Plate 5.1 Hired girls leaving for a new life, 1947
Despite these anxieties, under the first scheme, initiated in 1946, more than 1,000 women were recruited, under a programme rather ludicrously designated the Balt Cygnet scheme, or as one of the women I interviewed dismissively called it, ‘that white swan thing’. It is interesting to contemplate the image that the
recruiters assumed would be associated with this name – perhaps a vision of vulnerable yet attractive young swans, redolent of purity, sailing across the water to the UK and emerging from their drab protective colouring as cygnets into the full beauty of an adult swan under the guidance of the British state or public? While there are clear connections between this imagery and the differential construction of post-war migrants explored above – their whiteness for example – the appropriateness of the label for the underfed and anxious young women so recruited stretches the imagination. The theorisation of the significance of whiteness is a relatively recent development in critical social theory and until recently typically has been assumed to be an advantage in the labour market (Roediger 1991). As Linke (1999), among others, has argued whiteness is both unmarked and invisible and yet is a mark of domination and superiority in the construction of racialised hierarchies. Thus, she has argued:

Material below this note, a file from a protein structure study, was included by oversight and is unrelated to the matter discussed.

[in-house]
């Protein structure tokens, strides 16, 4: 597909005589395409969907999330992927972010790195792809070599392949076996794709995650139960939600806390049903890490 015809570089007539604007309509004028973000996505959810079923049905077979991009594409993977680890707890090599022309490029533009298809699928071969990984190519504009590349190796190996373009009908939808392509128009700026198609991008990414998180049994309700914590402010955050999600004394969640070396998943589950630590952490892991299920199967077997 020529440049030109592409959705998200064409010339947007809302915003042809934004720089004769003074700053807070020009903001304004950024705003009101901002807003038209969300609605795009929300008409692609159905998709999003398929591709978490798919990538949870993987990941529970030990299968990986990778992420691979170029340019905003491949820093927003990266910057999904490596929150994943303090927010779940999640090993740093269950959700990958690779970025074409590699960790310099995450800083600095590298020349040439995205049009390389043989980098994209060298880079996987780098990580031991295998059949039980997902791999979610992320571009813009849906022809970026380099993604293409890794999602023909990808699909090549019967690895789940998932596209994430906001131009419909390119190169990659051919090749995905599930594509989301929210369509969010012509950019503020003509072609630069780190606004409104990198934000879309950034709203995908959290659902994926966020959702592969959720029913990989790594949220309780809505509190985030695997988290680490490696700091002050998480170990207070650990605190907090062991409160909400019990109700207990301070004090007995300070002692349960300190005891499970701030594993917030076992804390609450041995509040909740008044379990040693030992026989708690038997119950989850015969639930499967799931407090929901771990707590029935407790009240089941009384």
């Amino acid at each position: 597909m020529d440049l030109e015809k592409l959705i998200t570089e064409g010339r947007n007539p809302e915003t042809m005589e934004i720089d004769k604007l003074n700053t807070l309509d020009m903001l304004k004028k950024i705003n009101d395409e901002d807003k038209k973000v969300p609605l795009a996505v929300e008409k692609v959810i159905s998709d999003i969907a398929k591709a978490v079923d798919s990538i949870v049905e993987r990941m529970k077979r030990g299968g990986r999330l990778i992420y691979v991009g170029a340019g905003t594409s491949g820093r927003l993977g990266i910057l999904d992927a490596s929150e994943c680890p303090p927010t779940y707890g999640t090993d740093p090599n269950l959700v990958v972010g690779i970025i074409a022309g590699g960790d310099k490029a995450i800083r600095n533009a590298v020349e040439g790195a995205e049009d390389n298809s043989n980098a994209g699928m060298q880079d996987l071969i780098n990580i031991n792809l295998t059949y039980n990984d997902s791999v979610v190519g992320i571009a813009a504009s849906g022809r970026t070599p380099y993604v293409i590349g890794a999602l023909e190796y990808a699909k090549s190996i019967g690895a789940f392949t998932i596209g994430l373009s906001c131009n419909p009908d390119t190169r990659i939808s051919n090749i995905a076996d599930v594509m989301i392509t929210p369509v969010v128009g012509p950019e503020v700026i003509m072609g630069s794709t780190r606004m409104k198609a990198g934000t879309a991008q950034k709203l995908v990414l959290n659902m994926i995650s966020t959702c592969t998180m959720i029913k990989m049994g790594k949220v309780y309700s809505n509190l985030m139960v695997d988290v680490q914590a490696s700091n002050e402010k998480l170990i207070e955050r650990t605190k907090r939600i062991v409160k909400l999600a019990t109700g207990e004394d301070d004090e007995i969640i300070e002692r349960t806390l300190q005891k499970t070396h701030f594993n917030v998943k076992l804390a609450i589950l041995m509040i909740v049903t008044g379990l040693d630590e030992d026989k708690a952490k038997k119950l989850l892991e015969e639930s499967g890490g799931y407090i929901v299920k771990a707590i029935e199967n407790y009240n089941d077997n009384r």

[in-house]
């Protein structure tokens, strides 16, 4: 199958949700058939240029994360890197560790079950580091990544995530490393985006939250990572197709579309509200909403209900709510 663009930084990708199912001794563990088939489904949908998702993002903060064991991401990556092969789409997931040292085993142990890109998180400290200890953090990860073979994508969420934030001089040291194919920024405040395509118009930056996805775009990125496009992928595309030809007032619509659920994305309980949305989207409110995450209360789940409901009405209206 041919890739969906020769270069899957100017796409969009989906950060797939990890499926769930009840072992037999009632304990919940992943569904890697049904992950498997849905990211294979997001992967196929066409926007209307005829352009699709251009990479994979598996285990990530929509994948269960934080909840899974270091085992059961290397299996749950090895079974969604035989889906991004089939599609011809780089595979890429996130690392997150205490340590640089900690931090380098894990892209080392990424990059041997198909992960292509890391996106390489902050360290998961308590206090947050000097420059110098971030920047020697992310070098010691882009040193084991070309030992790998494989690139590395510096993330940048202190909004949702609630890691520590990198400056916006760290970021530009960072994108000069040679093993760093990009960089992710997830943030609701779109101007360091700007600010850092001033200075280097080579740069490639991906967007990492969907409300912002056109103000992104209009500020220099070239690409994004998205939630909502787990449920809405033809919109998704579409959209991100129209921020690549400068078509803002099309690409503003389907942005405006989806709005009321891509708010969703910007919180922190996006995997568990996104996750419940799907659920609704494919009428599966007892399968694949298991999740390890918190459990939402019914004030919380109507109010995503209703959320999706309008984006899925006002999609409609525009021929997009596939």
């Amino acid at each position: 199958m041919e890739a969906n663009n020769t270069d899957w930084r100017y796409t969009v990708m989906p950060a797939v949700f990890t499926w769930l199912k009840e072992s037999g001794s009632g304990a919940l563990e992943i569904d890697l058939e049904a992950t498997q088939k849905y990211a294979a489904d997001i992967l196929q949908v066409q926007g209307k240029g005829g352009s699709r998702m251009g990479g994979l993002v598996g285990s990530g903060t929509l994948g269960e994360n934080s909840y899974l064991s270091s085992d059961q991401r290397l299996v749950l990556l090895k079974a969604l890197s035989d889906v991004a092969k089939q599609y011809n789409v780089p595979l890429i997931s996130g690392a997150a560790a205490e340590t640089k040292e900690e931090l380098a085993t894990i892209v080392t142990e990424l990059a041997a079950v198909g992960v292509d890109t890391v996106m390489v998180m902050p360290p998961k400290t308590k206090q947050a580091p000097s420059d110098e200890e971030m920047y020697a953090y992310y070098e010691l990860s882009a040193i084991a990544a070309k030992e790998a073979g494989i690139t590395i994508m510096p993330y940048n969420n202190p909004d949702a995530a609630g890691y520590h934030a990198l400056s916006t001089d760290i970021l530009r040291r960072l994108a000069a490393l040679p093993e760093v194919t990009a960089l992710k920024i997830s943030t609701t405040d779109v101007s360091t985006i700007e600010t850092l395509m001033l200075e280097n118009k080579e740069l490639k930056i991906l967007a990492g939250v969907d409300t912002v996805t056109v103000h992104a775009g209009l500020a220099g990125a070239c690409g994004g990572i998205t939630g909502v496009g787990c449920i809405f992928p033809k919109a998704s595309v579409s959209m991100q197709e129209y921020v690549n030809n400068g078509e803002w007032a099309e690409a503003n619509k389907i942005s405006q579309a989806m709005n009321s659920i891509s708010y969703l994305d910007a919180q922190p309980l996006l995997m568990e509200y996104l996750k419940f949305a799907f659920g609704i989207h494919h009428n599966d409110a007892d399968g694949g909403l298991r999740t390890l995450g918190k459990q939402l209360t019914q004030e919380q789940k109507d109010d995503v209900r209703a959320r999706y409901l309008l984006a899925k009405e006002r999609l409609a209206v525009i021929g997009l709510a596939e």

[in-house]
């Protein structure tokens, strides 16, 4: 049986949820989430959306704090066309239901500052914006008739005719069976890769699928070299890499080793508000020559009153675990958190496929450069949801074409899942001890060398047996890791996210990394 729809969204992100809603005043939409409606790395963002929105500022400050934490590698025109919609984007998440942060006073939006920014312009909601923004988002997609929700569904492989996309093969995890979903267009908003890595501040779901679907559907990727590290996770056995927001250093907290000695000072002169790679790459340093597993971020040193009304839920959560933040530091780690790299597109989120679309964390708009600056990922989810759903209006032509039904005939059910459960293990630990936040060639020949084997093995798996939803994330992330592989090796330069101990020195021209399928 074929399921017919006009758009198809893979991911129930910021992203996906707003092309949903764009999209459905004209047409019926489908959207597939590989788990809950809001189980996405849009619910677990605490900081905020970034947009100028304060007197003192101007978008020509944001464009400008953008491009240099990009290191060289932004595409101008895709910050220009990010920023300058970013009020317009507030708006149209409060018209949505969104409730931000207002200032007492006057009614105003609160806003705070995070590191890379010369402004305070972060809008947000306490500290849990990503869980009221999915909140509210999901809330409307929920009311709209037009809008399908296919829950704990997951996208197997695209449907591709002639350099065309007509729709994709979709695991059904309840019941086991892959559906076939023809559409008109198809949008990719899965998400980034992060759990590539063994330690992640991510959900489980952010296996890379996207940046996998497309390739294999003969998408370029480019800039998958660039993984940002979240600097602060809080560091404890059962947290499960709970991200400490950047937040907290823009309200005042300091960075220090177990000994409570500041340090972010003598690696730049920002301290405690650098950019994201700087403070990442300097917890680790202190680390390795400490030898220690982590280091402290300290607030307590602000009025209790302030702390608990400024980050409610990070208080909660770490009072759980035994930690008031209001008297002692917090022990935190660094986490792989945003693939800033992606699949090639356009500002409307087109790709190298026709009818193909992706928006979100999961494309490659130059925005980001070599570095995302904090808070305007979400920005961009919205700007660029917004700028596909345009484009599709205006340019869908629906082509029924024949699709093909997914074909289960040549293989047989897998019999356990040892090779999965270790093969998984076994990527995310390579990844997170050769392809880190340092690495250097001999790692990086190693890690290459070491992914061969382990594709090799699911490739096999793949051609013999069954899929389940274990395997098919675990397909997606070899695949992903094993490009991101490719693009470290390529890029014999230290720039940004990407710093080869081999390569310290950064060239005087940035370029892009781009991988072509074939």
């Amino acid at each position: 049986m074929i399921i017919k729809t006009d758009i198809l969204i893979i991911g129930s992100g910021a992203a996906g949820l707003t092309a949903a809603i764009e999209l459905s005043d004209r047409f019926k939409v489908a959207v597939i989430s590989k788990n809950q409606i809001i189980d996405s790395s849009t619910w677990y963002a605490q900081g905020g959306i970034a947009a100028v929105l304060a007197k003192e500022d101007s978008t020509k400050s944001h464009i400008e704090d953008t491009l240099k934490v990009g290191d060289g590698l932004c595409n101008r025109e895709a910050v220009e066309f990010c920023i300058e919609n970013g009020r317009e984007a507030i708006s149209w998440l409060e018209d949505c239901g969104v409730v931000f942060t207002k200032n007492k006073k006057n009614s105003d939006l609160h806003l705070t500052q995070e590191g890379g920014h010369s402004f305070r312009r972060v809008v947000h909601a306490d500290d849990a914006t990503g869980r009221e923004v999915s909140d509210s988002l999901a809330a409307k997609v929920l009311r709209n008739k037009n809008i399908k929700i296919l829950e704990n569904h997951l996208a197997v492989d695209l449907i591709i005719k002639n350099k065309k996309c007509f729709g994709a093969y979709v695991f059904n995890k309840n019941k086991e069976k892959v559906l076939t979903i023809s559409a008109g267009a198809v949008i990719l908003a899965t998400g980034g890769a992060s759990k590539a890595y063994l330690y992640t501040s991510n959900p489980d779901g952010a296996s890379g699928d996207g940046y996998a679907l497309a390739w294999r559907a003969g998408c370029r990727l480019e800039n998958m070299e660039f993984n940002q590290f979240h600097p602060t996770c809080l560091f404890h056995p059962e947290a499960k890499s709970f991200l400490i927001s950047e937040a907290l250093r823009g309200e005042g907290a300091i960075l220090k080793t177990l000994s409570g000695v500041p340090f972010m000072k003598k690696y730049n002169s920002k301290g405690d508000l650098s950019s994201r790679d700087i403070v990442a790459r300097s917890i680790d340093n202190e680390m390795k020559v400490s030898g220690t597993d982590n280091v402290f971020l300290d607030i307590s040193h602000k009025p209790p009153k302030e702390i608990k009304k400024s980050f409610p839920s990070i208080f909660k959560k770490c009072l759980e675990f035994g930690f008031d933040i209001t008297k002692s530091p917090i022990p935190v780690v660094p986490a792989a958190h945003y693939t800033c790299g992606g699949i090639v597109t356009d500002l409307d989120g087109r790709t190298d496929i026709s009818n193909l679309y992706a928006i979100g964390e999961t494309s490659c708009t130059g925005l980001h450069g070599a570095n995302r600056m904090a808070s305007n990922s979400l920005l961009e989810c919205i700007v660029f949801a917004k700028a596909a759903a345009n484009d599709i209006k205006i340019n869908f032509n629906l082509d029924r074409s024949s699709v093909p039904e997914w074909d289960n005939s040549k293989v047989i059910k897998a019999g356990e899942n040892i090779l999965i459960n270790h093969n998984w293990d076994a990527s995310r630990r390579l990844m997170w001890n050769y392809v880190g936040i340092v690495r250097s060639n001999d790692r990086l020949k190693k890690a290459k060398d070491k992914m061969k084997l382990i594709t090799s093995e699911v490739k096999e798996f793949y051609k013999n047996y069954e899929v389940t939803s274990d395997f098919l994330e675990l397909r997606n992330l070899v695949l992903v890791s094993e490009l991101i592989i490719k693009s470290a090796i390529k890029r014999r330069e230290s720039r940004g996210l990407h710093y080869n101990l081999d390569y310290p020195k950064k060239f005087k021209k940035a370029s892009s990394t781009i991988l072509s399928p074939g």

Whiteness therefore represents purity, spirit rather than body and, as Dyer has argued white people are ‘socialised to believe the fantasy that whiteness represents goodness and all that is benign and non-threatening’ (Dyer 1988, p 45) in comparison to the dark skin of ‘others’. Recent work by Bonnett (1997, 2000) and Dyer (1997), among others, has begun to unpack this polar dichotomy and the taken for granted associations of superiority and inferiority, constructing a new research agenda. In this agenda the question of the meaning of whiteness and its implications is being probed by research exploring the cultural and institutional conventions and practices that continue to normalize white invisibility. As Linke has noted: ‘Until quite recently, the multiple ways in which whiteness has been politically manipulated, culturally mediated and historically constructed have in large part been ignored’ (Linke 1999, p 28).